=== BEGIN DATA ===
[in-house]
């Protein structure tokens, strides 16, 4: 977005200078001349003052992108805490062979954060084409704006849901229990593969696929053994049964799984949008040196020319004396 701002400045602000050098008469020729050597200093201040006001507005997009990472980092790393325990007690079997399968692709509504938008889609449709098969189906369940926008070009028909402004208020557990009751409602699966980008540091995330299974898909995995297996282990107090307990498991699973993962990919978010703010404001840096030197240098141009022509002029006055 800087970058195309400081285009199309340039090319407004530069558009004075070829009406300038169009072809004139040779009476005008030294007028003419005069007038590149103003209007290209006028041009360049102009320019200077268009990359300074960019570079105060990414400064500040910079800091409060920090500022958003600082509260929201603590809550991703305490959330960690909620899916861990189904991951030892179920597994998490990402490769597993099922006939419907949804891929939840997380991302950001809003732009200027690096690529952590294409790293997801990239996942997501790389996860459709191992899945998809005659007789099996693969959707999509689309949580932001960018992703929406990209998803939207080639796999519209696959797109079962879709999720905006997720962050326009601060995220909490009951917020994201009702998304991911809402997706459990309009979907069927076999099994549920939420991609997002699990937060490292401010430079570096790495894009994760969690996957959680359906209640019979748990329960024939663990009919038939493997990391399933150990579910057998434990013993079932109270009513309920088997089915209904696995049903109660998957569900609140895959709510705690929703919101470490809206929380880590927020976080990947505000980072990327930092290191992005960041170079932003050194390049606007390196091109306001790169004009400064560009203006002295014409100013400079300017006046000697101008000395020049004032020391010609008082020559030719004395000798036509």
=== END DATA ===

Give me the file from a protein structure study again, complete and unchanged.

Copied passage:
[in-house]
């Protein structure tokens, strides 16, 4: 977005200078001349003052992108805490062979954060084409704006849901229990593969696929053994049964799984949008040196020319004396 701002400045602000050098008469020729050597200093201040006001507005997009990472980092790393325990007690079997399968692709509504938008889609449709098969189906369940926008070009028909402004208020557990009751409602699966980008540091995330299974898909995995297996282990107090307990498991699973993962990919978010703010404001840096030197240098141009022509002029006055 800087970058195309400081285009199309340039090319407004530069558009004075070829009406300038169009072809004139040779009476005008030294007028003419005069007038590149103003209007290209006028041009360049102009320019200077268009990359300074960019570079105060990414400064500040910079800091409060920090500022958003600082509260929201603590809550991703305490959330960690909620899916861990189904991951030892179920597994998490990402490769597993099922006939419907949804891929939840997380991302950001809003732009200027690096690529952590294409790293997801990239996942997501790389996860459709191992899945998809005659007789099996693969959707999509689309949580932001960018992703929406990209998803939207080639796999519209696959797109079962879709999720905006997720962050326009601060995220909490009951917020994201009702998304991911809402997706459990309009979907069927076999099994549920939420991609997002699990937060490292401010430079570096790495894009994760969690996957959680359906209640019979748990329960024939663990009919038939493997990391399933150990579910057998434990013993079932109270009513309920088997089915209904696995049903109660998957569900609140895959709510705690929703919101470490809206929380880590927020976080990947505000980072990327930092290191992005960041170079932003050194390049606007390196091109306001790169004009400064560009203006002295014409100013400079300017006046000697101008000395020049004032020391010609008082020559030719004395000798036509």